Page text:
Tests conducted

Altivec Fractal Demo IP: Start application, draw first picture, then refresh once and get the score. This test shows how significant the difference between a G3 and a G4 can be, when the G4 uses Altivec (Velocity Engine). Although not actually a benchmarking application, I consider it a rather theoretical value.( this is the non-carbon version)

CineBench 2000: Shading the test scenes (polygons, wireframe and textures) using the Cinema4D engine and Raytracing (Rendering) the test image in single CPU mode. Since CineBench is based on the Cinema4D 3D application, this test is pretty much a possible real-world situation. I didn't test the OpenGL shading, as the Voodoo3 doesn't work in this mode. This test is unfortunately also graphics card dependent, which turns out to show the Beige G3 perform slightly worse than it would with an ATI card. Accelerated for SMP and Altivec.

Gauge Pro: was used to show the impact of a new CPU on the memory performance. This is a rather theoretical result (as you'll rarely have to know what RAM performance you get), but the more the better, that's for sure.

TechTool Pro 2.5.1: Doing the Whetstone, Dhrystone, Cycle, Sieve and Sort tests. These are all specific CPU task of the IPU and FPU units, I don't think this application supports Altivec in this rather dated version I have. Totally theoretical stuff.

iTunes 1.0: Converting a 87.7MB AIFF file off the harddrive (8 min 31 sec of music) to an MP3 file using 96kb/s mono and 192kb/s normal stereo stream settings (highest quality). This is absolutely a real-world situation, as you surely know and is also accelerated for Altivec. Harddrive dependencies can not be ruled out here, but they are small.

SoundJAM MP 2.5.2: Converting the same file as above, same settings too, but also using Digital Vibrance Control on highest quality. Accellerated for SMP and Altivec and aparently the core technology on which iTunes itself is based. Still, it's a bit faster.

Stuffit Expander 5.5: Again, not the most up to date version, but since this test is also harddrive dependent, it's not very comparable anyway. Unstuffing a 2.6MB .sit.bin file containing 483 small files. (G-News archive) Tested with a stopwatch, so there's an additional source of mistake.

Quake 3 Arena 1.27h: Using both the default .cfg file with normal settings @ 640x480, 16bit and my custom .cfg I use for actually being able to play it. Here the Rage 128 quickly hit a wall and stopped scaling together with the CPU, which is sad. The results using the custom .cfg are more informative there. Used the UCGuide.pk3 containing the converted demo001 from version 117. For more details, download the .cfg file I used and see for yourself. I didn't want to test with Locki's .cfg, although that would nicely relieve the graphics card factor, but then again removes the real-world experience, as Locki is really ugly (the game using his cfg, not the guy). This is real-world. Quake 3 is not altivec enhanced so far, but OpenGL makes certain use of it.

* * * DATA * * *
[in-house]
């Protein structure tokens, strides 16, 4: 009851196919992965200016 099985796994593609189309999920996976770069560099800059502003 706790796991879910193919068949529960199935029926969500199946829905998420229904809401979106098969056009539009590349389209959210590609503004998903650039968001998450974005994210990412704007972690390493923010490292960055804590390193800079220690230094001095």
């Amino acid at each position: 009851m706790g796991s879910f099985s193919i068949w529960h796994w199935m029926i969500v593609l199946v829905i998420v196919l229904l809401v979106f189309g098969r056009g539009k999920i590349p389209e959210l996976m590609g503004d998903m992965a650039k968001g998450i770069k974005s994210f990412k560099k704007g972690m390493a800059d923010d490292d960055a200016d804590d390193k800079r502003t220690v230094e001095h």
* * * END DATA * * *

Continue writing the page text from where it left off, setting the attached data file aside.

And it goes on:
Quake 2 1.0.3: using the latest version here, running demo1.dm2 with normal settings @ 640x480. I thought this wouldn't be very demanding for a graphics card, but the Rage 128 hit a big wall there, don't ask me why. I'll also include the scores for the crusher demo, as the CPU is more demanded there. This is real-world. This is again using OpenGL.

Unreal 2.2.4b6: Doing the castle flyby 3 times and taking the average (as it tends to get worse). Minimum and maximum scores included as well. Settings were highest quality 640x480 with all extra options turned on (all that improve image quality). Running in Rave and Glide respectively. Again very dissapointing with the Rage (what did I do wrong?).

Unreal Tournament 436: Taking the average of one cityintro demo, running Rave and Glide mode respectivey. Graphics mode was 640x480 both texture details medium, minimum desired framerate set to 45 FPS. Not a very good test for this game, real-world performance is better.

MacBench 5.0: Running the CPU and FPU tests. Not optimized for G4.
This again is pretty much theoretical stuff.

Photoshop 5.5: Yeah I sort of had to do this, right? I'm telling you, it's a pain in the ass. I had quite some trouble getting this to work properly. Running a test called PS5Bench Basic, which generates a 10MB file and applies 21 filters to it. Some of these are optimized for Altivec, some are not. The bad thing is that if you run the test step by step without break, the application is forced to its knees and ends up being horribly slow. Thus going back to the finder after each test and letting the OS recover a bit is a good thing to do. Each filter is applied 3 times, but I only took the fastest time, since each run can vary b up to 200% from another. Doing these test convinced me that testing in Photoshop is actually a pretty worthless thing to do, as it heavily depends on how you do it etc. Photoshop was given 200MB of RAM. Altivec plug-ins were installed of course. Again this can be true to real-world, but unfortunately doesn't have to be, as you'll see in the detailed chart.

Last but not least I also tried the G4TimeDemo from Altor Systems, but since this only runs properly on the ATI card, I only tested this with the B&W G3. This is very much optimized for Altivec, and thus represents only a rather theoretical comparison, at least for current games.


page8: enough talk: the benchmarks>>>